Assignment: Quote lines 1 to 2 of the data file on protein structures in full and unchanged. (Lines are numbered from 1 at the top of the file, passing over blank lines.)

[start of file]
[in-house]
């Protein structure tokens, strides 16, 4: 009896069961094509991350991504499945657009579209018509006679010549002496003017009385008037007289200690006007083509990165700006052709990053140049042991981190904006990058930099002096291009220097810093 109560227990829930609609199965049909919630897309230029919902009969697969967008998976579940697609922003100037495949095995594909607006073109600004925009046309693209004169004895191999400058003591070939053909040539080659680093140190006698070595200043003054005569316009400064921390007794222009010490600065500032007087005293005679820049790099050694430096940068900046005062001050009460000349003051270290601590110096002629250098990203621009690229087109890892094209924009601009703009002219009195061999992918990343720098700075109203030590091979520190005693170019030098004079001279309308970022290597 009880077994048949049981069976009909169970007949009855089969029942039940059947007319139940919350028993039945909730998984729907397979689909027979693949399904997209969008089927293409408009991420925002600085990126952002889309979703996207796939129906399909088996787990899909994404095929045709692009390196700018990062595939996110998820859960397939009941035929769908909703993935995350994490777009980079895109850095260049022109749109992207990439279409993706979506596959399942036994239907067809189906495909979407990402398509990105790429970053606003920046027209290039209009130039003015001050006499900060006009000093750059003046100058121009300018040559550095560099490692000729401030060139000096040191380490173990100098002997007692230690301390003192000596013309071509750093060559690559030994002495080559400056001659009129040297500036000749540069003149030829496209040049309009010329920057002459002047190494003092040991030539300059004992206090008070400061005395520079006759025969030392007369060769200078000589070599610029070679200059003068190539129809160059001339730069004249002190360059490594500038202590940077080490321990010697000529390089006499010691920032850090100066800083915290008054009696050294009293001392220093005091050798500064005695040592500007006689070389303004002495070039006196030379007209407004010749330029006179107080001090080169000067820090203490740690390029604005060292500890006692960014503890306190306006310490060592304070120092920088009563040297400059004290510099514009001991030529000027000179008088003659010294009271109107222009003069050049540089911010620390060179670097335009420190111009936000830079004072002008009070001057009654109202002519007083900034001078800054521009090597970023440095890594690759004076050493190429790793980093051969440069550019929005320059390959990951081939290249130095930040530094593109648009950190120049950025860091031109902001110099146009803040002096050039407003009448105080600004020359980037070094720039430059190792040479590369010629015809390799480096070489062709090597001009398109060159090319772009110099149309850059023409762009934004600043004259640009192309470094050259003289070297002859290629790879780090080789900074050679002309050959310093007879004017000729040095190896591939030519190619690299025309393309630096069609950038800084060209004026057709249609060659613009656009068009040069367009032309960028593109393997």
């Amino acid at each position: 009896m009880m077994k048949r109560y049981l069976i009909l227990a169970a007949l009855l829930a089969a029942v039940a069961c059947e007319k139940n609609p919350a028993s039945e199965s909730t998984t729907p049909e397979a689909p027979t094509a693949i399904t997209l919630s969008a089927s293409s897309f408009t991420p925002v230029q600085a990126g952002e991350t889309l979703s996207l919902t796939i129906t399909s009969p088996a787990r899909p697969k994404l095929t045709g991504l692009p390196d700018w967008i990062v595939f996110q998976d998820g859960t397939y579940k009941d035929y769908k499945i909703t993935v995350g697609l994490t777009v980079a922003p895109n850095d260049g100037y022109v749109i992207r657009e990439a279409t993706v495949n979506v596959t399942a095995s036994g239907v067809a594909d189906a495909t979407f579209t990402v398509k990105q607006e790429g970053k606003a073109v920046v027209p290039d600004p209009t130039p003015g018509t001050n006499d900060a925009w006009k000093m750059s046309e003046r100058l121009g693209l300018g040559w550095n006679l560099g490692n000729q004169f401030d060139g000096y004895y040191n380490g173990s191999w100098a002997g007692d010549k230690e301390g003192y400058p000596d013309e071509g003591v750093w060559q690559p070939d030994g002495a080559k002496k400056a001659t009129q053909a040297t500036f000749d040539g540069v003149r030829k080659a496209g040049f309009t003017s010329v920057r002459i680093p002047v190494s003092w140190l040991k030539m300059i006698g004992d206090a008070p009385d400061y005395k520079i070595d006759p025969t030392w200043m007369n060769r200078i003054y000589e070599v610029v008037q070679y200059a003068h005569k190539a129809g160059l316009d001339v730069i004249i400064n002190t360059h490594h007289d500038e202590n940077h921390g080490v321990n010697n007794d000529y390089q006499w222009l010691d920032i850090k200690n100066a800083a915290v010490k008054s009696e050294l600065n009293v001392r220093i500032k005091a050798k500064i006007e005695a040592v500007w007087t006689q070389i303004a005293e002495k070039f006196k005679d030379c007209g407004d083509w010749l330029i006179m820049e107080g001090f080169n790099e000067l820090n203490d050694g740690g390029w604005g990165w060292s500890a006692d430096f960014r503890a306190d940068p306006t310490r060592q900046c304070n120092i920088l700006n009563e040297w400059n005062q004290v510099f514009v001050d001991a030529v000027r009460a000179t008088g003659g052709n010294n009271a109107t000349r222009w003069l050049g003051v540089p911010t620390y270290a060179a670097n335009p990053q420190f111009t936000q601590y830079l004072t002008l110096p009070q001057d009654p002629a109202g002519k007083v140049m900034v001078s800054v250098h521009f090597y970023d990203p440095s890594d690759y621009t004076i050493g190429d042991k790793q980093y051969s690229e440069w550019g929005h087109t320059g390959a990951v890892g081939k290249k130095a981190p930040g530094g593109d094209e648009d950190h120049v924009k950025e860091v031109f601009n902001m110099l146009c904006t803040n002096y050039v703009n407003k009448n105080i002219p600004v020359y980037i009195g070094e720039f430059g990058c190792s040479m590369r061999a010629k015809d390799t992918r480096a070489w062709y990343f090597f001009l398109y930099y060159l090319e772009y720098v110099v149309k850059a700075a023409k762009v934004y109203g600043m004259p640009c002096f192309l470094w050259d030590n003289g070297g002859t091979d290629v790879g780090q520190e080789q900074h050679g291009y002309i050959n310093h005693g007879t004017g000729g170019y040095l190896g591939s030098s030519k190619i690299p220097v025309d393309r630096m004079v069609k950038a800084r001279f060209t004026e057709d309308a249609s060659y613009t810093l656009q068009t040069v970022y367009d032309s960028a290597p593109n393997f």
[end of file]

[in-house]
């Protein structure tokens, strides 16, 4: 009896069961094509991350991504499945657009579209018509006679010549002496003017009385008037007289200690006007083509990165700006052709990053140049042991981190904006990058930099002096291009220097810093 109560227990829930609609199965049909919630897309230029919902009969697969967008998976579940697609922003100037495949095995594909607006073109600004925009046309693209004169004895191999400058003591070939053909040539080659680093140190006698070595200043003054005569316009400064921390007794222009010490600065500032007087005293005679820049790099050694430096940068900046005062001050009460000349003051270290601590110096002629250098990203621009690229087109890892094209924009601009703009002219009195061999992918990343720098700075109203030590091979520190005693170019030098004079001279309308970022290597 009880077994048949049981069976009909169970007949009855089969029942039940059947007319139940919350028993039945909730998984729907397979689909027979693949399904997209969008089927293409408009991420925002600085990126952002889309979703996207796939129906399909088996787990899909994404095929045709692009390196700018990062595939996110998820859960397939009941035929769908909703993935995350994490777009980079895109850095260049022109749109992207990439279409993706979506596959399942036994239907067809189906495909979407990402398509990105790429970053606003920046027209290039209009130039003015001050006499900060006009000093750059003046100058121009300018040559550095560099490692000729401030060139000096040191380490173990100098002997007692230690301390003192000596013309071509750093060559690559030994002495080559400056001659009129040297500036000749540069003149030829496209040049309009010329920057002459002047190494003092040991030539300059004992206090008070400061005395520079006759025969030392007369060769200078000589070599610029070679200059003068190539129809160059001339730069004249002190360059490594500038202590940077080490321990010697000529390089006499010691920032850090100066800083915290008054009696050294009293001392220093005091050798500064005695040592500007006689070389303004002495070039006196030379007209407004010749330029006179107080001090080169000067820090203490740690390029604005060292500890006692960014503890306190306006310490060592304070120092920088009563040297400059004290510099514009001991030529000027000179008088003659010294009271109107222009003069050049540089911010620390060179670097335009420190111009936000830079004072002008009070001057009654109202002519007083900034001078800054521009090597970023440095890594690759004076050493190429790793980093051969440069550019929005320059390959990951081939290249130095930040530094593109648009950190120049950025860091031109902001110099146009803040002096050039407003009448105080600004020359980037070094720039430059190792040479590369010629015809390799480096070489062709090597001009398109060159090319772009110099149309850059023409762009934004600043004259640009192309470094050259003289070297002859290629790879780090080789900074050679002309050959310093007879004017000729040095190896591939030519190619690299025309393309630096069609950038800084060209004026057709249609060659613009656009068009040069367009032309960028593109393997």